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Klaus: Saban is best college coach of all-time

| Wednesday, January 13, 2016

On Monday night, much to the displeasure of most college football fans, Alabama won yet another national championship — their fourth since 2009 — by defeating previously undefeated Clemson, 45-40.

As has been the case for all of the Crimson Tide’s recent titles, head coach Nick Saban was the first to hoist Alabama’s championship trophy, which happened to be the fifth he has earned as a college head coach (the other being with LSU during the 2003 season). After earning his fifth title, Saban established himself as a candidate for the best college football coach of all-time.

Statistically, Saban’s five titles are tied for the second most ever by a head coach with former Yale and USC coach Howard Jones and former Minnesota coach Bernie Bierman, both of whom peaked in the 1930s with five titles apiece. Of course, former Alabama legend Paul “Bear” Bryant technically still has a numerical edge over Saban, having earned six titles over the course of his career.

While many fans, including Alabama fans, may point to this statistic as evidence that Saban is not superior to Bryant, the truth is that Saban surpassing Bryant’s total is meaningless in the debate distinguishing between the two coaches. Simply put, Saban’s five titles in the modern era are far more impressive than what Bryant accomplished decades ago.

In addition to the incontrovertible fact that parity in college football is far more present in today’s game than in the past, making both winning games and recruiting much more difficult, the less decisive manner for discerning championships during Bryant’s era certainly makes his case far less impressive as well.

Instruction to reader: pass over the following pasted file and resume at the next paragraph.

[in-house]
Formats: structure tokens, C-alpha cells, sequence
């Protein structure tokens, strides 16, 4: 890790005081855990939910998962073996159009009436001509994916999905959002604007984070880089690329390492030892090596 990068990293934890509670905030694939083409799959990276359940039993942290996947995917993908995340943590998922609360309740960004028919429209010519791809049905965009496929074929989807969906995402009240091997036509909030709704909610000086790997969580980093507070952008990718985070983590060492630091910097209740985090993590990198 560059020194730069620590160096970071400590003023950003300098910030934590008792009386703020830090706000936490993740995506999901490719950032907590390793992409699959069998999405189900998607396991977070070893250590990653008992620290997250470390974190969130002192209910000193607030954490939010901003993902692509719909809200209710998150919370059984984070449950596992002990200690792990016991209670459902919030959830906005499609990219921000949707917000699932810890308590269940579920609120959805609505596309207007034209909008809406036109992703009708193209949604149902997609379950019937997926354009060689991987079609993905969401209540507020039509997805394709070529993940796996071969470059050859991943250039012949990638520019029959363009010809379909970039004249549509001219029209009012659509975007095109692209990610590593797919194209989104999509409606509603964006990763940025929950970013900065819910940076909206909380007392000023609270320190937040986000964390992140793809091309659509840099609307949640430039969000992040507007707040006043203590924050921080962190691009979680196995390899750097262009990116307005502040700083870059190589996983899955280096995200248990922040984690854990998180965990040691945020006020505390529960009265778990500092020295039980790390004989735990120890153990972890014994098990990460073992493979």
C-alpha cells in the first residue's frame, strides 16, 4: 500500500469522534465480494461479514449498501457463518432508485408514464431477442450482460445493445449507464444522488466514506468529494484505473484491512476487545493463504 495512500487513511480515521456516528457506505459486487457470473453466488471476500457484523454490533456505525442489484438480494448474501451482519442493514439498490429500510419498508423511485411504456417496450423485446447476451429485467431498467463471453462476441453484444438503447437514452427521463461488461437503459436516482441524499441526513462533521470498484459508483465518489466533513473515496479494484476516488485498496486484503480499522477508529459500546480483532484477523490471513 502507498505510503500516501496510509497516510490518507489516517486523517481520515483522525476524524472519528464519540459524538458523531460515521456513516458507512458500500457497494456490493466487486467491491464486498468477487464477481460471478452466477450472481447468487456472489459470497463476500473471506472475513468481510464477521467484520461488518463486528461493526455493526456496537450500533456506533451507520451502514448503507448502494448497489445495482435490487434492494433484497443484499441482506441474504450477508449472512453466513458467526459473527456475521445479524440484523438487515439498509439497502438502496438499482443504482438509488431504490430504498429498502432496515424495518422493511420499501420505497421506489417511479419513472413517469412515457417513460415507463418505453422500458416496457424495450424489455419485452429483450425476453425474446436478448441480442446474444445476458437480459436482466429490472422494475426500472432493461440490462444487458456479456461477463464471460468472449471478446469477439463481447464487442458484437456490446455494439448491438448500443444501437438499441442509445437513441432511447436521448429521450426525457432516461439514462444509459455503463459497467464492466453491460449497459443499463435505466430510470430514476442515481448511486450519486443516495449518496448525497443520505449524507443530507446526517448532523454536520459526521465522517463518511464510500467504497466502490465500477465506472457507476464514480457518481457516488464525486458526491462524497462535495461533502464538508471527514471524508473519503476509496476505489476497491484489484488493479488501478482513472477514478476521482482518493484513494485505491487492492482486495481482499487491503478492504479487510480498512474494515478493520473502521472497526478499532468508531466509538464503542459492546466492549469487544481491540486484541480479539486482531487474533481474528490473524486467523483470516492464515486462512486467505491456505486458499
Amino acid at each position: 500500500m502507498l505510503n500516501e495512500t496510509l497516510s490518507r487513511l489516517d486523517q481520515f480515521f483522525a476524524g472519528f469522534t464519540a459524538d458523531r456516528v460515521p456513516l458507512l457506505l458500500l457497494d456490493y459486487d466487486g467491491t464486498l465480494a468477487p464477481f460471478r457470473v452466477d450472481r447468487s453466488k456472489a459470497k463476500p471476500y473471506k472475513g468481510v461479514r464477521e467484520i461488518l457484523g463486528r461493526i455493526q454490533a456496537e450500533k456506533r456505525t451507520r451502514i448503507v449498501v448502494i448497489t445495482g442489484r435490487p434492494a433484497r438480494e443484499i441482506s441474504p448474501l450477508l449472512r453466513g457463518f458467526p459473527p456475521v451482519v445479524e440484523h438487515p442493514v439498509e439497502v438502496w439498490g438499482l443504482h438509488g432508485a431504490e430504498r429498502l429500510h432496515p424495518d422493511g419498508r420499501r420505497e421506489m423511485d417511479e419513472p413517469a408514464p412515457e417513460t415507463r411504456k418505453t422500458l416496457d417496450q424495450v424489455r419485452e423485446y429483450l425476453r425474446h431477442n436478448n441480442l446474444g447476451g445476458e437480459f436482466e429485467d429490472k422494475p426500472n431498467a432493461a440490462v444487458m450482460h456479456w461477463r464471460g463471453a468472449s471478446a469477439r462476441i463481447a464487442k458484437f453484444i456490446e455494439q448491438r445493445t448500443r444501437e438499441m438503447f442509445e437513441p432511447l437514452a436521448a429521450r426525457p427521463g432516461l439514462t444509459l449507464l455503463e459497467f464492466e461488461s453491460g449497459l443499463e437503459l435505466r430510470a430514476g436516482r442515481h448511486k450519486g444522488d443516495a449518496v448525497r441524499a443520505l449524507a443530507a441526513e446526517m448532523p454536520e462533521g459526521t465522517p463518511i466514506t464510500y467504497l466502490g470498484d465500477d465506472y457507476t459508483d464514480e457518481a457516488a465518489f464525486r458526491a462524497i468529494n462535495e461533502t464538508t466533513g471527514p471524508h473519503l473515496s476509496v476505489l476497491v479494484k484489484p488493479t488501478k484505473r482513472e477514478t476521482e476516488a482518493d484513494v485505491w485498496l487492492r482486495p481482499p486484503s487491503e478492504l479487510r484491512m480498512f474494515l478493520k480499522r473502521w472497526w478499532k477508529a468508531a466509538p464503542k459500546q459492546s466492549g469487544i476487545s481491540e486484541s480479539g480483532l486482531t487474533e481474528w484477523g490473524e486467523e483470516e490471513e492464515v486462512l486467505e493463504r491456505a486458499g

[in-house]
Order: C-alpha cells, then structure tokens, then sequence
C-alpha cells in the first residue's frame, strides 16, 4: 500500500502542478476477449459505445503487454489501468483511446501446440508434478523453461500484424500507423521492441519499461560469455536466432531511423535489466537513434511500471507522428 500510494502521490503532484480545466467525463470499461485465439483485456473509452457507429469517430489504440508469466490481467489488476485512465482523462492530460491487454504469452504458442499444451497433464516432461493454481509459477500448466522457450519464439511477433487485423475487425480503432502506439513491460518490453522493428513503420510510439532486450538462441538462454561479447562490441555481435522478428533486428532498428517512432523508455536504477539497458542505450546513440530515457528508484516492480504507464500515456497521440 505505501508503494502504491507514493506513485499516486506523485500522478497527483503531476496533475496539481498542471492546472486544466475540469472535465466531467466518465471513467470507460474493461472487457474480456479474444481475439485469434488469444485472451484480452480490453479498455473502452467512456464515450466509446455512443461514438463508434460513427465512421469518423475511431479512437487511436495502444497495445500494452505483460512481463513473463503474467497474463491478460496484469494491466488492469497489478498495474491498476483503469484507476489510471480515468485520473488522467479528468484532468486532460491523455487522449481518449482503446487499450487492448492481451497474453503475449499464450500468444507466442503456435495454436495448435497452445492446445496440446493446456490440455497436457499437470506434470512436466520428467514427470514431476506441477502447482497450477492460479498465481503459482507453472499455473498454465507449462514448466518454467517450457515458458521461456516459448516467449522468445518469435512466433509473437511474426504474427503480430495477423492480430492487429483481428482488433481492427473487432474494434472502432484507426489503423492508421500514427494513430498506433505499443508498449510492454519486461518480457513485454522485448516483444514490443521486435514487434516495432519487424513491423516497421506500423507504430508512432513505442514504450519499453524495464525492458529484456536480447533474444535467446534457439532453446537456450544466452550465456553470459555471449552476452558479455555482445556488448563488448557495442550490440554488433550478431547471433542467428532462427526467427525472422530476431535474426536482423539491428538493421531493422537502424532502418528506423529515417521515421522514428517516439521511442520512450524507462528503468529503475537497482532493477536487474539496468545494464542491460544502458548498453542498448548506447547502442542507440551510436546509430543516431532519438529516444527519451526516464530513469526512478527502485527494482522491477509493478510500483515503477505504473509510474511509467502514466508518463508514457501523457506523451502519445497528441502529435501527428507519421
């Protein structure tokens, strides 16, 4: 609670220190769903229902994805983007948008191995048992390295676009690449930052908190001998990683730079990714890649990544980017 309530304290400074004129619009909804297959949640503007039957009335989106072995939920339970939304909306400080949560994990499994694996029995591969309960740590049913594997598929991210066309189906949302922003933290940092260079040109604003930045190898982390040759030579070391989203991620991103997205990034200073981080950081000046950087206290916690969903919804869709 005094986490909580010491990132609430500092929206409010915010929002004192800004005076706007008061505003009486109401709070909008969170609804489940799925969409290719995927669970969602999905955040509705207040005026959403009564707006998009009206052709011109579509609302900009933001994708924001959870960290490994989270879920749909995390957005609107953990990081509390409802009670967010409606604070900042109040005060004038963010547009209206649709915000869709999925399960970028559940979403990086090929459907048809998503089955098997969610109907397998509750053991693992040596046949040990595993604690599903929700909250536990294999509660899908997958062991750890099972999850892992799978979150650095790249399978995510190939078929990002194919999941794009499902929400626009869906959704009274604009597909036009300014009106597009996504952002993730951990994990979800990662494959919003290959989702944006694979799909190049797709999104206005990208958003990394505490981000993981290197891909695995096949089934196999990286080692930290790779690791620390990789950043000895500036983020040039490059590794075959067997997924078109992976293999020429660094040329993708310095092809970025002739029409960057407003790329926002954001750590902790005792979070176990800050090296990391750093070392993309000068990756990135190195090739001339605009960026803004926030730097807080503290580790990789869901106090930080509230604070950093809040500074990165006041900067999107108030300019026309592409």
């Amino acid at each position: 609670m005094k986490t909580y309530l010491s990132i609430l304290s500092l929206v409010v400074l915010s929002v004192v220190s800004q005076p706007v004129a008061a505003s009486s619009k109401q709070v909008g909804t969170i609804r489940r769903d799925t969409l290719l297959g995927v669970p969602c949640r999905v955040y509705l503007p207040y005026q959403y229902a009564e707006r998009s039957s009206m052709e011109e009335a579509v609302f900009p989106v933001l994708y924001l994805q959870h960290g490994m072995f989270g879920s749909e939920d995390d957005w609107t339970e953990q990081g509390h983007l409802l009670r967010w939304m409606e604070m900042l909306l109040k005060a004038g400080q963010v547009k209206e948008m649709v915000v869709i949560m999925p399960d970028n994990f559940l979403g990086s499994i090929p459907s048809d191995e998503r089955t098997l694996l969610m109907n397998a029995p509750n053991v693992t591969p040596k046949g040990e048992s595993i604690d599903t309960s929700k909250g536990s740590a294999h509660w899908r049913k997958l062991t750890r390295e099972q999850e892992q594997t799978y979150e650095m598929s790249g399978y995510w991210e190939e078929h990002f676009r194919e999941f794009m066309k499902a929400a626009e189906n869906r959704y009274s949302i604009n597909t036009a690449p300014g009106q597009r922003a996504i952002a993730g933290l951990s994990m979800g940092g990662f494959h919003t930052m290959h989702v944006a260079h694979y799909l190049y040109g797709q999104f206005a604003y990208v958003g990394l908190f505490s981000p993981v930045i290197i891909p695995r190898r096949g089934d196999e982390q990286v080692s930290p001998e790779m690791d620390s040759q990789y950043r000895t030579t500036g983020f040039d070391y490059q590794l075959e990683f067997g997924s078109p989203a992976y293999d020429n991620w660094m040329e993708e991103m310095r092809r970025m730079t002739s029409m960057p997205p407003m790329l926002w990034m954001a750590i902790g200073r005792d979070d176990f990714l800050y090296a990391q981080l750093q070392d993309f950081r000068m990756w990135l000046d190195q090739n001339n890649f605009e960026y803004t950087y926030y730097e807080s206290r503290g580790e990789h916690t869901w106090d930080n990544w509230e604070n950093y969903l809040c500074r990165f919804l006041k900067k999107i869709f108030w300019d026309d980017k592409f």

Despite how controversial the BCS and the College Football Playoff have been at times, they were both unequivocally better ways for selecting a champion than school’s claiming their own titles, which was the case when Bryant coached. Because of this, two of Bryant’s championship seasons actually ended with bowl losses. And while some of Saban’s teams have had losses of their own, it is particularly dubious to convincingly call a team that ended its season with a loss a champion.

In addition to this unconvincing manner of awarding titles, the aforementioned parity that exists in today’s game as well as the more demanding contemporary way of earning championships should earn Saban the authorative title as college football’s best coach ever. For example, none of Bryant’s teams had to play more than 12 games while Saban’s have had to play at least 14 games three times and 15 games this season.

Some may discount Saban’s success and championships because of the obvious flaws in the BCS that allowed him a rematch with LSU in 2011 or the stranglehold that he has on college recruiting that consistently allows him to bring in top classes annually, but it is undeniable that Saban has made the most of championship game opportunities, having never lost a championship game in his career.

The views expressed in this column are those of the author and not necessarily those of The Observer.

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